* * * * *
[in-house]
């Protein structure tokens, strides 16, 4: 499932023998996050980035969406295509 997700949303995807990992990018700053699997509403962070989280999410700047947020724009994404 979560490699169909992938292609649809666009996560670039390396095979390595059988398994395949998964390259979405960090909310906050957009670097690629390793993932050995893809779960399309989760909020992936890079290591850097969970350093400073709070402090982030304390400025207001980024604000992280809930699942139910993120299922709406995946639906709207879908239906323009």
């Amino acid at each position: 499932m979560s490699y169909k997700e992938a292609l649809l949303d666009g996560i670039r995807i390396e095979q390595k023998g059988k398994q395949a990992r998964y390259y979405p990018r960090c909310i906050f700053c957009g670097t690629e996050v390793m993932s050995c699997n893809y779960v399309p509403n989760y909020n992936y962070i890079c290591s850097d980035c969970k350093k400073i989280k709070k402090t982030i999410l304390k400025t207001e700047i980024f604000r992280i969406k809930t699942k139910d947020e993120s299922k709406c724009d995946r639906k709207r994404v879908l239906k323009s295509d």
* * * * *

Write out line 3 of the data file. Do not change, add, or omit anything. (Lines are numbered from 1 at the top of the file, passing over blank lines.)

């Amino acid at each position: 499932m979560s490699y169909k997700e992938a292609l649809l949303d666009g996560i670039r995807i390396e095979q390595k023998g059988k398994q395949a990992r998964y390259y979405p990018r960090c909310i906050f700053c957009g670097t690629e996050v390793m993932s050995c699997n893809y779960v399309p509403n989760y909020n992936y962070i890079c290591s850097d980035c969970k350093k400073i989280k709070k402090t982030i999410l304390k400025t207001e700047i980024f604000r992280i969406k809930t699942k139910d947020e993120s299922k709406c724009d995946r639906k709207r994404v879908l239906k323009s295509d």